Selling: You have no control over what happens to the horse, but no responsibility either, and you can move onto other horses without the financial burden of that one. You have to cut your ties to the horse.
Donating: Who would you donate her to? I think this has the same caveats as selling, as you lose control over the horse's fate.
Retiring: Great, that is if you can afford two. Not so great if you can't and you're stuck with a horse you don't want to ride.
Leasing: It gives a lot of the responsibilities of horse ownership to someone else, while you retain the final say over anything that happens to it. That can be the downside too. I've seen owners end up in a tight spot when they've leased a horse out with the view that someone else would pay for it for a while, but then the leaser ended the lease for whatever reason, and the owner was stuck with a horse they couldn't afford or didn't want to deal with. They probably should have sold it in the first place, but couldn't bear to part with the horse 100%. That's understandable, but if this is you, you need to be prepared to assume responsibility for the horse at a moment's notice.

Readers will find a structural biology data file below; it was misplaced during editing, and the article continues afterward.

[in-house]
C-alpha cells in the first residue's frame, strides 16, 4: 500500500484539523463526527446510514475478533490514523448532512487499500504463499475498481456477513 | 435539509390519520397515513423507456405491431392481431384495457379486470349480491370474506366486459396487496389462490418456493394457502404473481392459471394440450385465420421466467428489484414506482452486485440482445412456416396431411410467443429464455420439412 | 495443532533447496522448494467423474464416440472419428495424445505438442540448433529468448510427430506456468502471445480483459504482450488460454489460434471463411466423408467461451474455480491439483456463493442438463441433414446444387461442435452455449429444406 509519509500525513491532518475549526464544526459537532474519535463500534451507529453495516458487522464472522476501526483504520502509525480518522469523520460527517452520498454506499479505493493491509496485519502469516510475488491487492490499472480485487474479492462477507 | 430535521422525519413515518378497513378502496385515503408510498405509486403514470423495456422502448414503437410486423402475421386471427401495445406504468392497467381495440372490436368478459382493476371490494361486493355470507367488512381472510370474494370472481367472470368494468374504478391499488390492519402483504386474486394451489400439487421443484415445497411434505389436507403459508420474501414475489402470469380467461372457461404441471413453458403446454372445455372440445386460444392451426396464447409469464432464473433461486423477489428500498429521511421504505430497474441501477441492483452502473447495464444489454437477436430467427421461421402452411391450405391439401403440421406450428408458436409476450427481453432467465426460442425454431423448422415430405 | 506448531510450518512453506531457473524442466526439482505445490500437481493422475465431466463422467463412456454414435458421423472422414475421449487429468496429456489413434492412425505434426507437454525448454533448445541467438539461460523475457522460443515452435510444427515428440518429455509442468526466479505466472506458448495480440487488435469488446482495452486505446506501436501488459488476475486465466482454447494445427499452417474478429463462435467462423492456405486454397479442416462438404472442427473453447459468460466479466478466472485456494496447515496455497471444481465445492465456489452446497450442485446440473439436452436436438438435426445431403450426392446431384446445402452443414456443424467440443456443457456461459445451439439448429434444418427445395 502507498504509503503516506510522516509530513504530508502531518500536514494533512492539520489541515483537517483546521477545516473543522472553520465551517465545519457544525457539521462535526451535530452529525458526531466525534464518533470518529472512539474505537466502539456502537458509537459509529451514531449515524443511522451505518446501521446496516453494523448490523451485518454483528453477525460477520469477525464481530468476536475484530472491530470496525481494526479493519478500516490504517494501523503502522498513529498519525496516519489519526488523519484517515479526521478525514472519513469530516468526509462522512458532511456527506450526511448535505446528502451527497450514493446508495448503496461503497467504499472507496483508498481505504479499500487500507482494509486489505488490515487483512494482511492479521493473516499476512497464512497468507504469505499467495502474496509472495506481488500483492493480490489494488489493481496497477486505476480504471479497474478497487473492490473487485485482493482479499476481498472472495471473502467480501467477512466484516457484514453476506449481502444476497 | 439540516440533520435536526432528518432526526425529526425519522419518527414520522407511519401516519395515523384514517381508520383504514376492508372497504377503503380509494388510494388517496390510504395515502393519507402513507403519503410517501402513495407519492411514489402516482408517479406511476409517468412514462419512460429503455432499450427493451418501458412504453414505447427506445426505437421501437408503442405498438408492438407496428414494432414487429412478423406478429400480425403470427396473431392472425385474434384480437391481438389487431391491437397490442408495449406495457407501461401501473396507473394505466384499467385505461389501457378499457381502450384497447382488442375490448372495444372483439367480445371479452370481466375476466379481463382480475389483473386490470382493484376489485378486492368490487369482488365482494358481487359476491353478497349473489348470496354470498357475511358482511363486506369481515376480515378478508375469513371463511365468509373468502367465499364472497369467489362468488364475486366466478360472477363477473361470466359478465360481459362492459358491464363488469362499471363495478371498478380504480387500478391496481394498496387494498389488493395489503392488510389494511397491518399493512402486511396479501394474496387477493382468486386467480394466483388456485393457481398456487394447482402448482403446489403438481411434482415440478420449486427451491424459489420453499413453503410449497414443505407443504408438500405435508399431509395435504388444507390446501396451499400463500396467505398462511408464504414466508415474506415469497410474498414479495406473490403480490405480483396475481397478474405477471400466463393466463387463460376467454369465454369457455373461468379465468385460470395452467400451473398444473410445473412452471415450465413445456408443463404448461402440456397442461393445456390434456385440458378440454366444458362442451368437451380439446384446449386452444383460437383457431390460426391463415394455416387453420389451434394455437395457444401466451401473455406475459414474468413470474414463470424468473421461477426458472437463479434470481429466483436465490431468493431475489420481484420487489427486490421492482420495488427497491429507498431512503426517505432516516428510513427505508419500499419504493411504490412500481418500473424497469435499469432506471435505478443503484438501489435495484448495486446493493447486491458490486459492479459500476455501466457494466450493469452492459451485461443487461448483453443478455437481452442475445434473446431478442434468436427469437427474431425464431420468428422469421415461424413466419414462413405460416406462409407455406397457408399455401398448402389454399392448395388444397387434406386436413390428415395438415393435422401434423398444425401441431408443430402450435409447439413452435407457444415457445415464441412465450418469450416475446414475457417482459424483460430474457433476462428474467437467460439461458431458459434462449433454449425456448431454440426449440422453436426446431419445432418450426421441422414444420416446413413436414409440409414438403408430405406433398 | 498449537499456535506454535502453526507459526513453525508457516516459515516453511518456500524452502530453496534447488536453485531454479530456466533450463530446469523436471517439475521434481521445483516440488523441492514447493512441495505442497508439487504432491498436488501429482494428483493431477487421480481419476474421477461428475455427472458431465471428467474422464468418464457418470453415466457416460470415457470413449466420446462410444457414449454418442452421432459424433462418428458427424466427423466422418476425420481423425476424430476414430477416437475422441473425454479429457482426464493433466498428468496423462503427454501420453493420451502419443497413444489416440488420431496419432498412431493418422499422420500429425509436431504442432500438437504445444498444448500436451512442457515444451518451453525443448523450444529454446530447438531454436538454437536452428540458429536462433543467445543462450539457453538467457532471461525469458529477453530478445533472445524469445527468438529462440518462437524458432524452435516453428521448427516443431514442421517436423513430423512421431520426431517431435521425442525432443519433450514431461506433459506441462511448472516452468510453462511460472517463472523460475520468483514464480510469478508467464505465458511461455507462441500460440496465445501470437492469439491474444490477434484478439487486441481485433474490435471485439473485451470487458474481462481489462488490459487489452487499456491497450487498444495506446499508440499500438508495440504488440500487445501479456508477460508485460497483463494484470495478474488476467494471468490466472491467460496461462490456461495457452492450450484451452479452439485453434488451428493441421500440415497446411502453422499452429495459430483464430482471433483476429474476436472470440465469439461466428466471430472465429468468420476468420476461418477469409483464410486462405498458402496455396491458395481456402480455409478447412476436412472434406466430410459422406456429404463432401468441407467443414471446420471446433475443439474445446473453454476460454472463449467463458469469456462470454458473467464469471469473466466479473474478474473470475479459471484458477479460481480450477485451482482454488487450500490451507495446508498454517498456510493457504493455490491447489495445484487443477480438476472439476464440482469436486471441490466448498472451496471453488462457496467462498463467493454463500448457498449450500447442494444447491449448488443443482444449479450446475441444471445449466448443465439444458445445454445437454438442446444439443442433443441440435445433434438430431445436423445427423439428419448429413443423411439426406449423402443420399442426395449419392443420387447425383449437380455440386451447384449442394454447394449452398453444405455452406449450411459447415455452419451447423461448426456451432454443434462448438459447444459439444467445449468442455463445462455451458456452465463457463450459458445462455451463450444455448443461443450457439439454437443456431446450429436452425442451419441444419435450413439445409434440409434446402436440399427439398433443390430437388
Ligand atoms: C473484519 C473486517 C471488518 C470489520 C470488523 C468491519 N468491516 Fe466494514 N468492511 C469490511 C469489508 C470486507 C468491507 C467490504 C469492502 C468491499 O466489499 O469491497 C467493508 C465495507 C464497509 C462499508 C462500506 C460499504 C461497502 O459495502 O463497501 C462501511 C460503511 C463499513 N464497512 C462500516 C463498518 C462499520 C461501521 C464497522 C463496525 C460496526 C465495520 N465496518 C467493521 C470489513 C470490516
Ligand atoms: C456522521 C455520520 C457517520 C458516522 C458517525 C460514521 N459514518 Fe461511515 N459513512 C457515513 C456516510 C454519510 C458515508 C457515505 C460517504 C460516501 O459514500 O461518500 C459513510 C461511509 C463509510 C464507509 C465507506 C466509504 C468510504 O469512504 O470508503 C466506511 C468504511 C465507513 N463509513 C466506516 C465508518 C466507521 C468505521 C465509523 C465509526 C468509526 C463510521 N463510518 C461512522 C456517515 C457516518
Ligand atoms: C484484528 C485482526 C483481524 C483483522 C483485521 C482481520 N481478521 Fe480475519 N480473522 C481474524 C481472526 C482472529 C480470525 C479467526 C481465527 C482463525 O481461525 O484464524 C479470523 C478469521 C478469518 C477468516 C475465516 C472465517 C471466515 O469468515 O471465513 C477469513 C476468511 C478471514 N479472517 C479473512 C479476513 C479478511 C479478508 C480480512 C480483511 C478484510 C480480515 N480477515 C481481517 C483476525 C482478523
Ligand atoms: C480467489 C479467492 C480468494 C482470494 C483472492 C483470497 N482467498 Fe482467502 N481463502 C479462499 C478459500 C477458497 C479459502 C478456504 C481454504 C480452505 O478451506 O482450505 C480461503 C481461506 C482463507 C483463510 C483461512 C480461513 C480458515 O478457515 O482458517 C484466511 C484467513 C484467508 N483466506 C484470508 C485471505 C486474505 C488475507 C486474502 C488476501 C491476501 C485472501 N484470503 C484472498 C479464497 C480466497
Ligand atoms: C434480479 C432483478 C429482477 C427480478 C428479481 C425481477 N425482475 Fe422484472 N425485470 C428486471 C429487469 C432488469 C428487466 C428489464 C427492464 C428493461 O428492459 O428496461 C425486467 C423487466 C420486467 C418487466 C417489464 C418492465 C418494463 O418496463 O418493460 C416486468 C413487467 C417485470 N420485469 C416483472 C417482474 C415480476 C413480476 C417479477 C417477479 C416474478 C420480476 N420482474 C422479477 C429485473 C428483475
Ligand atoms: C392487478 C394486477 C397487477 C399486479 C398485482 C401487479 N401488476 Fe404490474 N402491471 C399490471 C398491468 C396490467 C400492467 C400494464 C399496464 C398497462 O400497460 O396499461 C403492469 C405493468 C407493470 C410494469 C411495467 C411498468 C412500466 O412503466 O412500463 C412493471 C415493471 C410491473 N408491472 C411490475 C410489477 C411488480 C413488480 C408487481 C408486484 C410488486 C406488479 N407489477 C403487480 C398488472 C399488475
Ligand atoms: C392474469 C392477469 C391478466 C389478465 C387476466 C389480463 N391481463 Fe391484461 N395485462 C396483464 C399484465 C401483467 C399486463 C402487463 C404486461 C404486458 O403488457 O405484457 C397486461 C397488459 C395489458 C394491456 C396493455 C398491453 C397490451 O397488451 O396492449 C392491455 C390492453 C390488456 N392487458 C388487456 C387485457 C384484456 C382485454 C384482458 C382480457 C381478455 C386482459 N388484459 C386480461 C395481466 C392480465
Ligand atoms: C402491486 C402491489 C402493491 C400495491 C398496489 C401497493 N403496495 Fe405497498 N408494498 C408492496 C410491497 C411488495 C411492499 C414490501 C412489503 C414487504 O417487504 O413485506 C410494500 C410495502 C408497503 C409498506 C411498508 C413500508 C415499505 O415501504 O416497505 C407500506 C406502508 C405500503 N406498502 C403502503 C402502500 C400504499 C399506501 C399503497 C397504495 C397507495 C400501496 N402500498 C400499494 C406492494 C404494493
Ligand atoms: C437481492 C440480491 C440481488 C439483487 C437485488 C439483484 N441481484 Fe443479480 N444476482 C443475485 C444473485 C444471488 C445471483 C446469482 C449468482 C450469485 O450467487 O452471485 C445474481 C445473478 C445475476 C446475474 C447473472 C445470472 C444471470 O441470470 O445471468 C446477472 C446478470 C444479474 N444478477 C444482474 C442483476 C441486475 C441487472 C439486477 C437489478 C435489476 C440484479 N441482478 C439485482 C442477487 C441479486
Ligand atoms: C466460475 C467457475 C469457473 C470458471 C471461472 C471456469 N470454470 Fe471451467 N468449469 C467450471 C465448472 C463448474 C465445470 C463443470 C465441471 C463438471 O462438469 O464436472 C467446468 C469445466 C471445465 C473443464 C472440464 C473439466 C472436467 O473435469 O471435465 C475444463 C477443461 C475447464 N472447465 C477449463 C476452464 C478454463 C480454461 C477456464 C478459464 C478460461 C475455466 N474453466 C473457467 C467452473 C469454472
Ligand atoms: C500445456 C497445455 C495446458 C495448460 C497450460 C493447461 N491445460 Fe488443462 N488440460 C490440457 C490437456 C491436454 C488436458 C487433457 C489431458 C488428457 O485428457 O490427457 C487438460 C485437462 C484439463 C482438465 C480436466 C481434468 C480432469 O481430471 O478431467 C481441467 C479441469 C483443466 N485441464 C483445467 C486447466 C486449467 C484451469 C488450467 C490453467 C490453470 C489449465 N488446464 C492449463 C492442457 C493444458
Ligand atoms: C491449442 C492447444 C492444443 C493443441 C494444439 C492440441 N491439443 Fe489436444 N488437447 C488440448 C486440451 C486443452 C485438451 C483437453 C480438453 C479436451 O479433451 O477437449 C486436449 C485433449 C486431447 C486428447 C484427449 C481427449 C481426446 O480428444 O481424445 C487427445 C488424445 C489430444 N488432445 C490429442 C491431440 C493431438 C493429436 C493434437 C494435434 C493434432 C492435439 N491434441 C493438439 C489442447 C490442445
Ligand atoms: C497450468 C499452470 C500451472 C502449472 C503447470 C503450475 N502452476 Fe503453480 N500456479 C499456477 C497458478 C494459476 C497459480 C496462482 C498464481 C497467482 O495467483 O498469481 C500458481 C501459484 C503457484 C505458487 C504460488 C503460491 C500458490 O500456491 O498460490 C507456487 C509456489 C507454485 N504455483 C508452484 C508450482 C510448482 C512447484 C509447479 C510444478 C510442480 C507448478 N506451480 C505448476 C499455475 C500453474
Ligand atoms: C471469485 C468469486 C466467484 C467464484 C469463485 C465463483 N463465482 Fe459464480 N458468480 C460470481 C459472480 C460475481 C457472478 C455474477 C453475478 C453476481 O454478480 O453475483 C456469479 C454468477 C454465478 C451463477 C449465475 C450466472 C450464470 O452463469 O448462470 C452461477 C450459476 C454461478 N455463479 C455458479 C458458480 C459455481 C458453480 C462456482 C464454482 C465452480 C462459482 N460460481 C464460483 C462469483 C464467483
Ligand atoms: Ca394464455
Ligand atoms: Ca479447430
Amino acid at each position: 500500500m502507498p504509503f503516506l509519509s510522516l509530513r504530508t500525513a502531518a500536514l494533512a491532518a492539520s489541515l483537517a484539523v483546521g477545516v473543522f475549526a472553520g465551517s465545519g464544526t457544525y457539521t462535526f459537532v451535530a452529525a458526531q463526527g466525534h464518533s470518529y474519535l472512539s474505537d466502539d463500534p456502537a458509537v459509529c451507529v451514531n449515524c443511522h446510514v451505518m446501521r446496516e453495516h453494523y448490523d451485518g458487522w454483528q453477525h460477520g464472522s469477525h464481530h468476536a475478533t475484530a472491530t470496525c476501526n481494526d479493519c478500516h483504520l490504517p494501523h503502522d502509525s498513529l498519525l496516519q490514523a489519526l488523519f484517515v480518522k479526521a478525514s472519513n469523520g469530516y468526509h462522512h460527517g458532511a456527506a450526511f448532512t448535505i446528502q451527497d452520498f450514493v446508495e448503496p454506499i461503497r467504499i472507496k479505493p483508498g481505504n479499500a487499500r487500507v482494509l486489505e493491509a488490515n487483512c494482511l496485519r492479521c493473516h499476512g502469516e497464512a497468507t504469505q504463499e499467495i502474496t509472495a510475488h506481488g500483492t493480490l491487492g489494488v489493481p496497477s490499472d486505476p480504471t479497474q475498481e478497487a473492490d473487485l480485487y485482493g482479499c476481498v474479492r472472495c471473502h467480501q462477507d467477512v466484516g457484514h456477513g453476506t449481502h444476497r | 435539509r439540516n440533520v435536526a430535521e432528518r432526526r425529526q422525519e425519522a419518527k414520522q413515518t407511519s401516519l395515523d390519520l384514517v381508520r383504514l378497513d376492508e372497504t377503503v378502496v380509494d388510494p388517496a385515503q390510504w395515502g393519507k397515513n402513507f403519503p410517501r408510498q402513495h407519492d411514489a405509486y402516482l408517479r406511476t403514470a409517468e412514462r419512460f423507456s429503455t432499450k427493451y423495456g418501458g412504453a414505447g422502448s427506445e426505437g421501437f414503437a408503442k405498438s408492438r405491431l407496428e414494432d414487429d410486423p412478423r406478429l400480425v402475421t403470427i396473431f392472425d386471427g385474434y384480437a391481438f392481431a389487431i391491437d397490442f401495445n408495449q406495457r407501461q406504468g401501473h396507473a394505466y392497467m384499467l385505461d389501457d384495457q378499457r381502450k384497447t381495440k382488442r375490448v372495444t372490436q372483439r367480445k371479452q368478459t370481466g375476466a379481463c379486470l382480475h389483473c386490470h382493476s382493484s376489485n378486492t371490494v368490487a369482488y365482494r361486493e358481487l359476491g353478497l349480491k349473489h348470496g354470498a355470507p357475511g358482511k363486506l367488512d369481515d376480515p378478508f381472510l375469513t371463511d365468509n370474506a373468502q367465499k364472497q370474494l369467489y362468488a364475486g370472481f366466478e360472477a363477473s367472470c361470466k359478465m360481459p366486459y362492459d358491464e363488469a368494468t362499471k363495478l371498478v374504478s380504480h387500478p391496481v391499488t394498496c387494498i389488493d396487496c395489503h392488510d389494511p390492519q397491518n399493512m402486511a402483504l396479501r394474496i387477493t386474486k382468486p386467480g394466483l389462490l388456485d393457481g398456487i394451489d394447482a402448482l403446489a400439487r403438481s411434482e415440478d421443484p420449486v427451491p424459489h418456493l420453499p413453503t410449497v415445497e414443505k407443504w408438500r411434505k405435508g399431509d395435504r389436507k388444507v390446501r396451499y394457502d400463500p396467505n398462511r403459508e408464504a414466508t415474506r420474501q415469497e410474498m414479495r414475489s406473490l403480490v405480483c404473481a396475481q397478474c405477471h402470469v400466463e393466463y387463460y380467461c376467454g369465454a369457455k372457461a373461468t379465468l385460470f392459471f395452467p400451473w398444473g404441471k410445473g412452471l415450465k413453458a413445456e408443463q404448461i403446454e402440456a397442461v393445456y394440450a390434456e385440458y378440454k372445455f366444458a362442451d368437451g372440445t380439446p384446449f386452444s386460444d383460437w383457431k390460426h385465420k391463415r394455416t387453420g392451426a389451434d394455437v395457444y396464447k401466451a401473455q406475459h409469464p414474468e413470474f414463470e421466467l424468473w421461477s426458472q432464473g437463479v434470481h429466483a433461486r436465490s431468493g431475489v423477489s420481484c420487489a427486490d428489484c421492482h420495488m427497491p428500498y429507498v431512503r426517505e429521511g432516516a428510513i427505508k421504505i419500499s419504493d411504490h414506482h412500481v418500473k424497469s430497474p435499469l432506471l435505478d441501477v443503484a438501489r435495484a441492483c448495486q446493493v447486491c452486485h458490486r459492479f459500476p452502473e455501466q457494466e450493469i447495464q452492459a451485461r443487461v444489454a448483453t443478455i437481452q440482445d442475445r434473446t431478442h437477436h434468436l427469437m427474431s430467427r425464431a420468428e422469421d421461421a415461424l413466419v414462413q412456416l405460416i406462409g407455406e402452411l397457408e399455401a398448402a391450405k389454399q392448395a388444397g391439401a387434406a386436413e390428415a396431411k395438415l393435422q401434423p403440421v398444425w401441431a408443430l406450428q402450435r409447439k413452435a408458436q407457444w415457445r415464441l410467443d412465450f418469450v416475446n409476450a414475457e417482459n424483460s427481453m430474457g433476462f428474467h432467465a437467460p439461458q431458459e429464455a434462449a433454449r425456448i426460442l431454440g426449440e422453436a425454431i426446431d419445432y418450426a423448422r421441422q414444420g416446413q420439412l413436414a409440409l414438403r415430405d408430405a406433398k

Breeding: Breeding a horse because it has a uterus and you don't know what else to do with it is a terrible reason to breed. I recall you saying that your horse is fairly young and already has arthritis. This does not make her a good broodmare prospect, as those are not genes that you want passed on. She'd really have to be an outstanding example of her breed in order to make the risks and expenses worth it. Not even Uthopia could sire a great dressage horse without a quality dam. You could easily end up with two horses who aren't what you want.
Last edited by thesilverspear; 07-06-2014 at 08:16 AM.